Aesop Rejuvenate Intensive Body Balm

Avoid Multiple Passes With Your Razor

Going over the same area multiple times with a razor is a surefire way to increase irritation, redness and friction. “Keep in mind that you are taking a blade to your skin,” Amy McLain, master esthetician and esthetics director of education at Kenneth's Hair Salons & Day Spas, previously told “Every pass is exfoliating the skin.” Using a clean razor with fresh, sharp blades and an easy-glide shaving gel or cream will help lessen the number of passes you have to take for smooth skin. 

Skip a Day or Two Between Shaving

Shaving everyday can lead to irritation and make existing razor bumps worse. If you can’t stand the look or feel of stubble in between shaves, consider looking into more long-term or permanent methods of hair removal, such as waxing or laser

Cool Down Your Skin

To quickly ease the redness and discomfort of razor burn, try applying a cool compress or cold water to the area. “A quick thing you can do is apply cold water to constrict the blood flow in the areas and [temporarily] tighten up the pores,” Dr. Dhaval Bhanusali, a board-certified dermatologist and consultant, previously told

Wear Breathable Clothing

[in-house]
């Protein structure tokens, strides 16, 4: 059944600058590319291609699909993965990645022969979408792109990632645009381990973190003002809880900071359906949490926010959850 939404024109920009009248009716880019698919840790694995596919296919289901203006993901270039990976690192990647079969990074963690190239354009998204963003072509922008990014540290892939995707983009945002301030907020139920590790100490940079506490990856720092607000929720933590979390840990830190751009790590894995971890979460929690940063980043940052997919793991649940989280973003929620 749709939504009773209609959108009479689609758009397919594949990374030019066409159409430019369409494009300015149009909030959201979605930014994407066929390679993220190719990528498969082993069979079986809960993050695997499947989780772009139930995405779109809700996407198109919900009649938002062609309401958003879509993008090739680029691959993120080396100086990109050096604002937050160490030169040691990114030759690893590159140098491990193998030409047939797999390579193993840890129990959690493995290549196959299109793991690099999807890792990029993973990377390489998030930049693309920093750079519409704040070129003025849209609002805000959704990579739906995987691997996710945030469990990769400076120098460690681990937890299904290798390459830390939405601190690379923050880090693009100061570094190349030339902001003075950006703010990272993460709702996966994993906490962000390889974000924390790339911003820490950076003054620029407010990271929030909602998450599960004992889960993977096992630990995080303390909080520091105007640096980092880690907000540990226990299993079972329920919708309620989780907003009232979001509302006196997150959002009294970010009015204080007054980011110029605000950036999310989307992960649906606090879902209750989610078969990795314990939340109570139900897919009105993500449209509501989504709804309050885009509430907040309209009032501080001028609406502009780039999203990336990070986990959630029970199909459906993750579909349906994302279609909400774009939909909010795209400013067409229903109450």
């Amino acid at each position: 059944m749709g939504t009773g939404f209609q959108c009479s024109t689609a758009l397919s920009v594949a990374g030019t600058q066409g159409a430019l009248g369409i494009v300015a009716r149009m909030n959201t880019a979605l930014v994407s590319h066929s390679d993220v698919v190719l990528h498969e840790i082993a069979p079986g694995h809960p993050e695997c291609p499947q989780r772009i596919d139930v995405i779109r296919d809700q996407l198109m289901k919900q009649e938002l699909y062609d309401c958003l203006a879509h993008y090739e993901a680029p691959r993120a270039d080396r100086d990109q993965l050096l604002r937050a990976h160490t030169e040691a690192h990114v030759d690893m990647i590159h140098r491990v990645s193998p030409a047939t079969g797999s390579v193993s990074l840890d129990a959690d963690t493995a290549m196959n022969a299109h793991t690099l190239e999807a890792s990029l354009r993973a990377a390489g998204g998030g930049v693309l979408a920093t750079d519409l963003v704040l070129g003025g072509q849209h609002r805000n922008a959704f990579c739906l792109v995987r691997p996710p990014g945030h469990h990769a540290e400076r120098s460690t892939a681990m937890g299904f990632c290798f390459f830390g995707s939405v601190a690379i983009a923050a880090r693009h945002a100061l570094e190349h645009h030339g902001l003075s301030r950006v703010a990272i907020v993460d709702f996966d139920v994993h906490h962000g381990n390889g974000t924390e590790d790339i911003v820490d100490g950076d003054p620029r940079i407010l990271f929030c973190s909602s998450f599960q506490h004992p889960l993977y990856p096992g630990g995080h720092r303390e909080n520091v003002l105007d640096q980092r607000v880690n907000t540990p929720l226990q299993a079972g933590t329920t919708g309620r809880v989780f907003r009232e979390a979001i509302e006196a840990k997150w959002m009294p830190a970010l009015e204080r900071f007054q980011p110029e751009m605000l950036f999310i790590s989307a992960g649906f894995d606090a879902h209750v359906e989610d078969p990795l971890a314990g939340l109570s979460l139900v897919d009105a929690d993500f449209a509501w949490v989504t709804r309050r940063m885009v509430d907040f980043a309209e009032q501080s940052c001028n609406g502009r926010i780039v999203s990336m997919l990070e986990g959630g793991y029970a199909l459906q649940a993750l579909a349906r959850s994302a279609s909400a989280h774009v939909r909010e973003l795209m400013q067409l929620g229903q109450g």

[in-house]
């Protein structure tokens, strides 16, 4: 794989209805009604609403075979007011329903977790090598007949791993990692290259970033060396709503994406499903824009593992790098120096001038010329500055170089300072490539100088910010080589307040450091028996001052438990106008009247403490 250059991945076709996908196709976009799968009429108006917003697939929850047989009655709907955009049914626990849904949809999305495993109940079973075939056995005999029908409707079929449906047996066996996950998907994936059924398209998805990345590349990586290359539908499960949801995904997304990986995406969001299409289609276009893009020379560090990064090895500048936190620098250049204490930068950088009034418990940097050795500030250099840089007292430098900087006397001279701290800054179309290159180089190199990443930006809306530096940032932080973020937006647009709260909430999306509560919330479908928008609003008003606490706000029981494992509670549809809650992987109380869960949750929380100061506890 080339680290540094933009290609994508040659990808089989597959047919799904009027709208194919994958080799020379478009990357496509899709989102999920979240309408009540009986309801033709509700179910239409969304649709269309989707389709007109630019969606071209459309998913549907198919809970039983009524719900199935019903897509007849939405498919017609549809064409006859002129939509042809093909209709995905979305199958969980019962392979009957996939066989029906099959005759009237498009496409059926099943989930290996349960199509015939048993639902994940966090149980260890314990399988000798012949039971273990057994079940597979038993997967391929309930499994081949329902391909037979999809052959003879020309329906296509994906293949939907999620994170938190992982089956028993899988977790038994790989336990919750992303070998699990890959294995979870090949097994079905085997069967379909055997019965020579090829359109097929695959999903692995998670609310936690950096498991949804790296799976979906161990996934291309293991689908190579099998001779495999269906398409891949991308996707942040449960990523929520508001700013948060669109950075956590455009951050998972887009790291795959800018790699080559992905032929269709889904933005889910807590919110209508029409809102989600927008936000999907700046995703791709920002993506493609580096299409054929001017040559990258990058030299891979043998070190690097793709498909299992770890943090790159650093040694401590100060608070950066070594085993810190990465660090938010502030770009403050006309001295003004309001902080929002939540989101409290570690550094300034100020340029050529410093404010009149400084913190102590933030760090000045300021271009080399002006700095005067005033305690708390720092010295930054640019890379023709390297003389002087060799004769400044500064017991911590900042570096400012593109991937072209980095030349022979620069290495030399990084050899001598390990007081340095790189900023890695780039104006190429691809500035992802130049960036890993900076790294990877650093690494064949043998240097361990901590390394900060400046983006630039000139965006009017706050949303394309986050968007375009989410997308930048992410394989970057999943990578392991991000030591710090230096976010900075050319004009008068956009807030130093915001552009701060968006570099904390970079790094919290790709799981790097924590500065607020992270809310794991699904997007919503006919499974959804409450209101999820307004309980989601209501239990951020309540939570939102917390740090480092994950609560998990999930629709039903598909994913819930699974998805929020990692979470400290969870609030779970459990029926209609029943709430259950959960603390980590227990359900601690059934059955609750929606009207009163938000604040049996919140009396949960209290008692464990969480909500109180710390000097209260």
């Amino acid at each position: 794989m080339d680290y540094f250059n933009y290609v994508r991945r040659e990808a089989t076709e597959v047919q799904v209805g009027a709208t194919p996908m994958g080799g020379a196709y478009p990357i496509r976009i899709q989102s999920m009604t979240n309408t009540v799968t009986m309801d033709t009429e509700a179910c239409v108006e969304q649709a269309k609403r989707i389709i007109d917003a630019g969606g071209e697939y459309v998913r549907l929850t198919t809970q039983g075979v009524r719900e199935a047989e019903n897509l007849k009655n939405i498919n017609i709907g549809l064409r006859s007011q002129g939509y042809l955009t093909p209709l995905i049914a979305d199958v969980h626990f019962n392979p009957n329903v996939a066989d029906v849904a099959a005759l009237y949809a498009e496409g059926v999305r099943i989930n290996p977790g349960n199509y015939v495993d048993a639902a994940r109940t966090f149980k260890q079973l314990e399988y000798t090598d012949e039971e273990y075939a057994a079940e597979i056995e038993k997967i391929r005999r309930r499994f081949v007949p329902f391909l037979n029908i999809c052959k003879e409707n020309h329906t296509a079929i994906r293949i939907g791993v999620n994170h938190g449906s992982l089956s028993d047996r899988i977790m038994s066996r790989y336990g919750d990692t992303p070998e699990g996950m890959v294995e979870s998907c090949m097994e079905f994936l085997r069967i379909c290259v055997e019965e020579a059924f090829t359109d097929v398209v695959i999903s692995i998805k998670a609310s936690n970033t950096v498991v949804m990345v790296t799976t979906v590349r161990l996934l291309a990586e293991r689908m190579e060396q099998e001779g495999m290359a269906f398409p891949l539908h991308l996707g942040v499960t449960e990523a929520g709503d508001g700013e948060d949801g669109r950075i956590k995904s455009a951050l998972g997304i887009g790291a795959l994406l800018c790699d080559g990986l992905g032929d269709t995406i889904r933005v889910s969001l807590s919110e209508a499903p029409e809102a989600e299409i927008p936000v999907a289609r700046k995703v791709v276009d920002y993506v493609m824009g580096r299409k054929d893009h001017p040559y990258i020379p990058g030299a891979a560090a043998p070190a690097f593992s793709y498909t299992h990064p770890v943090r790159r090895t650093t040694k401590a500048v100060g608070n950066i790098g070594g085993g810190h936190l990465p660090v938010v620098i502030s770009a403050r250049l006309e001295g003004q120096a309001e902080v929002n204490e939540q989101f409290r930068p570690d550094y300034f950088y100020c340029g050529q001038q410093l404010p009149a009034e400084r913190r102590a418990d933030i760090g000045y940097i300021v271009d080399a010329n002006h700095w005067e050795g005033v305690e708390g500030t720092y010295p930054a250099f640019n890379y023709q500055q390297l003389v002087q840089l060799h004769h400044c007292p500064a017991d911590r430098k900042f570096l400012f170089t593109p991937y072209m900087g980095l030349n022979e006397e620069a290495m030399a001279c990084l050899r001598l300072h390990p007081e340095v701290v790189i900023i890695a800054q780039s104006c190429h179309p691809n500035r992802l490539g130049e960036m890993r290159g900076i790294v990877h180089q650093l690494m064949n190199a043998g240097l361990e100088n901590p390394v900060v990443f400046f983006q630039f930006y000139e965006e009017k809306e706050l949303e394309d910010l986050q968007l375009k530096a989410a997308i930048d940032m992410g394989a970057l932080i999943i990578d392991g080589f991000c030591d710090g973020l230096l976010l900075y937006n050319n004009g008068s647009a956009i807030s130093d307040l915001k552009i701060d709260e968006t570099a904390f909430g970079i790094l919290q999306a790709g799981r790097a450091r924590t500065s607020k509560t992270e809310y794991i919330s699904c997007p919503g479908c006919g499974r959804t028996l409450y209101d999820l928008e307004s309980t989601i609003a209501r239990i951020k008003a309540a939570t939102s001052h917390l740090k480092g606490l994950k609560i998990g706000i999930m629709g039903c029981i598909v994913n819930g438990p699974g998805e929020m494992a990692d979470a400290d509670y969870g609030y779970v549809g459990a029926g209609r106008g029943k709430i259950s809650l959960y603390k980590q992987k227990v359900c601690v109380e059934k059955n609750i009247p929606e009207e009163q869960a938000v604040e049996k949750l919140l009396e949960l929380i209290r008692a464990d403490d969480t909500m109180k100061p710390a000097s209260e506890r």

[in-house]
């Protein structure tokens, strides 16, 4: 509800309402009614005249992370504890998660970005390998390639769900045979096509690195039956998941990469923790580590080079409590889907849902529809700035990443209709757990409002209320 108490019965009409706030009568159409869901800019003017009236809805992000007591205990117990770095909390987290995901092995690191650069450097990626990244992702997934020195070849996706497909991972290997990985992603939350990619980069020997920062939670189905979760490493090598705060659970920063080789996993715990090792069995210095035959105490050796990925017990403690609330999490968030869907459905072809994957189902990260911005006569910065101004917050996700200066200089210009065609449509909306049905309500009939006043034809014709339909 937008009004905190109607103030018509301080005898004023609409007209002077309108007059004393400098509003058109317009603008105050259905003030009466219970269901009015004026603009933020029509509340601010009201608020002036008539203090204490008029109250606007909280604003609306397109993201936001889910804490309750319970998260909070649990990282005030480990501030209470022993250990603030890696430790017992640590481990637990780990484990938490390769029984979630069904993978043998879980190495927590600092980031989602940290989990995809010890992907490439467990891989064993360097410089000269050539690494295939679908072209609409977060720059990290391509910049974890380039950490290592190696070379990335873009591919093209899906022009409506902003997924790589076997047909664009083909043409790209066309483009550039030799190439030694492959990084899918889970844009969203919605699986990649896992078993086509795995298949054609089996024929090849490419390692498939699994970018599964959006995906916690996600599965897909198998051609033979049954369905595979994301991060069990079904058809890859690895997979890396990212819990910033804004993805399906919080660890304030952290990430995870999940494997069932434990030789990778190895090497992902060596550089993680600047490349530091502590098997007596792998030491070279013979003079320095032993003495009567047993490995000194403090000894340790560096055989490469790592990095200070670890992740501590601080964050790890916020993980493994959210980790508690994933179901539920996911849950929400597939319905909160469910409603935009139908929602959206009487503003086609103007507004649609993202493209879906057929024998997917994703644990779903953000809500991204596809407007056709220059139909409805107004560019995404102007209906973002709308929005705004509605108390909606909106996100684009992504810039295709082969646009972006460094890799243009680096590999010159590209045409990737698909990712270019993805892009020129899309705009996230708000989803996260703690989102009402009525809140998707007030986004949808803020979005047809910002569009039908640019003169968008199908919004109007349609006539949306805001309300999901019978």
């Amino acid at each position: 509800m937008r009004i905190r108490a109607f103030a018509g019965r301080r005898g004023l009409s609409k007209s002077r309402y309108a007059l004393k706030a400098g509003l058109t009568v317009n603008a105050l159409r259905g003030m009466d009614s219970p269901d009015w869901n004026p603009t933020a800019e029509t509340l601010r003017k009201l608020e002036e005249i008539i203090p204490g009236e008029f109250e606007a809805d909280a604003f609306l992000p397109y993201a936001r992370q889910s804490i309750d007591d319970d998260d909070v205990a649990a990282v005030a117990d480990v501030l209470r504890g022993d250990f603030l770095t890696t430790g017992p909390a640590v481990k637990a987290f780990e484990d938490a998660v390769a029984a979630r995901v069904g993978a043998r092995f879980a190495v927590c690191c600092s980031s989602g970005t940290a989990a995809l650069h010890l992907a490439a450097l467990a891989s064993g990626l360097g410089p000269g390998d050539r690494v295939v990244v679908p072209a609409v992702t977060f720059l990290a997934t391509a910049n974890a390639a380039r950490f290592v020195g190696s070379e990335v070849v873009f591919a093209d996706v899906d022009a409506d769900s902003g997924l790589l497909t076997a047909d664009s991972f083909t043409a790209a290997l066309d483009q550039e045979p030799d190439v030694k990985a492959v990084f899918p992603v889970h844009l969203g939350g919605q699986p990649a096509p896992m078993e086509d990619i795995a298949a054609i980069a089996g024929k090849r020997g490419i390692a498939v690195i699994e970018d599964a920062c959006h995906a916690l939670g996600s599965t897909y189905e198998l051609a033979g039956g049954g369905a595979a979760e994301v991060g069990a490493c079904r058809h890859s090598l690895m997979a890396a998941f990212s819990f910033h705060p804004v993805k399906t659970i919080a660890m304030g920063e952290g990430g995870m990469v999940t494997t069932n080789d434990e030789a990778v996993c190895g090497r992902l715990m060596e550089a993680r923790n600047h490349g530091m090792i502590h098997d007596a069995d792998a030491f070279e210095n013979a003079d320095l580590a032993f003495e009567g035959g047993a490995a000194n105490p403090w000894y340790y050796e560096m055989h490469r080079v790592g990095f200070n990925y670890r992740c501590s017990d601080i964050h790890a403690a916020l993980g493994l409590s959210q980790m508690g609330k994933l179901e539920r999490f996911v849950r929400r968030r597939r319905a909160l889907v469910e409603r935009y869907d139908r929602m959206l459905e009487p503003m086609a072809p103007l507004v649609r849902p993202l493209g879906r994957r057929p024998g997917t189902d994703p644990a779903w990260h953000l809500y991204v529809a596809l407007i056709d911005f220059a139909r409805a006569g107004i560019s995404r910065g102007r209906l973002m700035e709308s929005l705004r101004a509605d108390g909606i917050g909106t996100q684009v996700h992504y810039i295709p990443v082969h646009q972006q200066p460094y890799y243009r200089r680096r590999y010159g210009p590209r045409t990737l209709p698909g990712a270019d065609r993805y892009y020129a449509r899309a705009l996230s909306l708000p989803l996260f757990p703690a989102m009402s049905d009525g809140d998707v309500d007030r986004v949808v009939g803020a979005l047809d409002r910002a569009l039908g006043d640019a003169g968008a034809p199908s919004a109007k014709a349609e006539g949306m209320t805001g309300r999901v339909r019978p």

Tight workout clothes can rub against your skin, leading to friction and further irritation. “I also advise clients to avoid any activities that would involve lots of friction or sweating (think: running, intense exercise) if they are prone to razor burn,” McLain told “Too much friction or sweating can just lead to more issues. Letting the area breathe and calm down before engaging in those activities is best.”

How Long Can Razor Bumps Last?

If not addressed, razor bumps can become a chronic issue. When you experience them, Dr. Graf says the best thing to do is to let the visible redness settle before attempting to shave again so they can improve sooner rather than later. Sometimes, razor bumps can become infected — if this happens, visit your dermatologist for treatment. 

When it comes to razor bumps, it’s important to remember that sometimes the small adjustments can make all the difference. Following these simple steps can help reduce irritation from razor bumps and help you achieve a smoother shave.

Photographer: Chaunte Vaughn